Small loggers' associations in Guyana have grown from one to 73 between 2000 and 2014 with over 2 000 members and 4 000 chainsaw millers. They hold 128 2-year renewable harvest licences to 488 Kha, generally in rainforest already degraded by uncontrolled logging. The slippages between government policies and actual practices in respect of the associations are traced through the evolution of chainsaw milling from the mid-1980s. Using the institutional analysis of property theorists, SLAs are shown to be associations in name only. The State regulatory agency controls access to concession licences and the structure and functioning of the associations. The political patronage system, administrative discretion and the short-term licences awarded on the one hand and the individual milling operations of members on the other hand lead to dysfunctional associations. Only 1/3 of the associations have formally registered legal personality and so the majority are ineligible for bank credit or direct donor support.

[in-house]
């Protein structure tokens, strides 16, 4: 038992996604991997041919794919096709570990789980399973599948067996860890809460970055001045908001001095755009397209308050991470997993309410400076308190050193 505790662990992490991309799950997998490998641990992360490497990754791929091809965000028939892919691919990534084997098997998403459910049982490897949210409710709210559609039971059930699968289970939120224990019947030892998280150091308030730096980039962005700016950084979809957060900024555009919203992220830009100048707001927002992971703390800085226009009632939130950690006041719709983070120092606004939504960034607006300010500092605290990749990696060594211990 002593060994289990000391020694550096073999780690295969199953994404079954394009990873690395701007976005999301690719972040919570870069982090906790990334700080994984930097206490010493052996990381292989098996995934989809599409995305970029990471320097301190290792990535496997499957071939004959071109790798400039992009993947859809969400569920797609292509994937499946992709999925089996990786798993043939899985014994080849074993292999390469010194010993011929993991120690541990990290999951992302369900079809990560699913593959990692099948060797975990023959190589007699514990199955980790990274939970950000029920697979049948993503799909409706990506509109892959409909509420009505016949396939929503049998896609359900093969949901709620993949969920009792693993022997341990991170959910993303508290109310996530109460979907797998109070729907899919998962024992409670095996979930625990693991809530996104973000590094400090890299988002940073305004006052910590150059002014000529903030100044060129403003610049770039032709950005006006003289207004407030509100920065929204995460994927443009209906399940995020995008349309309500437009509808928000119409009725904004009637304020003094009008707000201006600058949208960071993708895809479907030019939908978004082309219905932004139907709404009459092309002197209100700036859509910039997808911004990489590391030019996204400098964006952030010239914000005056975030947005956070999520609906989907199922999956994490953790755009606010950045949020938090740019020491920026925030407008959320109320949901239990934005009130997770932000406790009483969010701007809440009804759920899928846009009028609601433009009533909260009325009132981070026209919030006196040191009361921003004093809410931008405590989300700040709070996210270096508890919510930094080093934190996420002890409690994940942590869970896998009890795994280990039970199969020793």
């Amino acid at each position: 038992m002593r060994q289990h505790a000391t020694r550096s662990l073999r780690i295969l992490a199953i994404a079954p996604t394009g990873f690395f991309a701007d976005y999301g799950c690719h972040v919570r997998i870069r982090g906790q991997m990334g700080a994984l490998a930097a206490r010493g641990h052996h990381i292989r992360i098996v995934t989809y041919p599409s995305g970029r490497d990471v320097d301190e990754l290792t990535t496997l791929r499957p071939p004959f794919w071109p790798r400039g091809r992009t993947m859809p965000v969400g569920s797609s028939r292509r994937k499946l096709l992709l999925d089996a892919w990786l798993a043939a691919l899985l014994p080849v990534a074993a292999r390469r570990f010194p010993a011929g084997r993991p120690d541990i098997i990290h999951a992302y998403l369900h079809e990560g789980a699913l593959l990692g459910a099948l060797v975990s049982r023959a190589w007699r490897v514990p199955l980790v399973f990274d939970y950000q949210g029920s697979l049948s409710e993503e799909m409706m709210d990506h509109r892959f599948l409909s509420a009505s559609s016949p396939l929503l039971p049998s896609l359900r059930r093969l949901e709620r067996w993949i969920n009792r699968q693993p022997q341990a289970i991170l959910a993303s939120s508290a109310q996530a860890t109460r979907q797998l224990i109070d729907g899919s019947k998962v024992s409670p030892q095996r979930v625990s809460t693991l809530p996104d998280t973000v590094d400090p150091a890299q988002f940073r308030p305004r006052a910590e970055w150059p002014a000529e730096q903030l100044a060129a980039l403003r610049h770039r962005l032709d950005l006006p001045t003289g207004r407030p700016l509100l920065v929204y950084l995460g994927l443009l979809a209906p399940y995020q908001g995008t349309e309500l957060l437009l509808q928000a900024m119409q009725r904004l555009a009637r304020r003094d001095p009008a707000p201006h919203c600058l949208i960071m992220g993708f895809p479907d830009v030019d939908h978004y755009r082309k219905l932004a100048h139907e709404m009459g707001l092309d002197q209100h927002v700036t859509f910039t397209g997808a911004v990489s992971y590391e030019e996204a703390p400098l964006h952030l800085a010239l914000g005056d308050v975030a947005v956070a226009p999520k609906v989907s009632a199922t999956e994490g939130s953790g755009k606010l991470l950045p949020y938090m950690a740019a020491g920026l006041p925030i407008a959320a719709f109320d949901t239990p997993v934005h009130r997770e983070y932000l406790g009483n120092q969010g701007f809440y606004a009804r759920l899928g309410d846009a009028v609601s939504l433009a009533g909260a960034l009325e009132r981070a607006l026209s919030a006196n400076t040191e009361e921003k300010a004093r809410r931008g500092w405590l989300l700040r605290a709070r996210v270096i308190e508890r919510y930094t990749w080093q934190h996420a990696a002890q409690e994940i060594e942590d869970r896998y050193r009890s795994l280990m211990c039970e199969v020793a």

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Vol. 17 • No. 2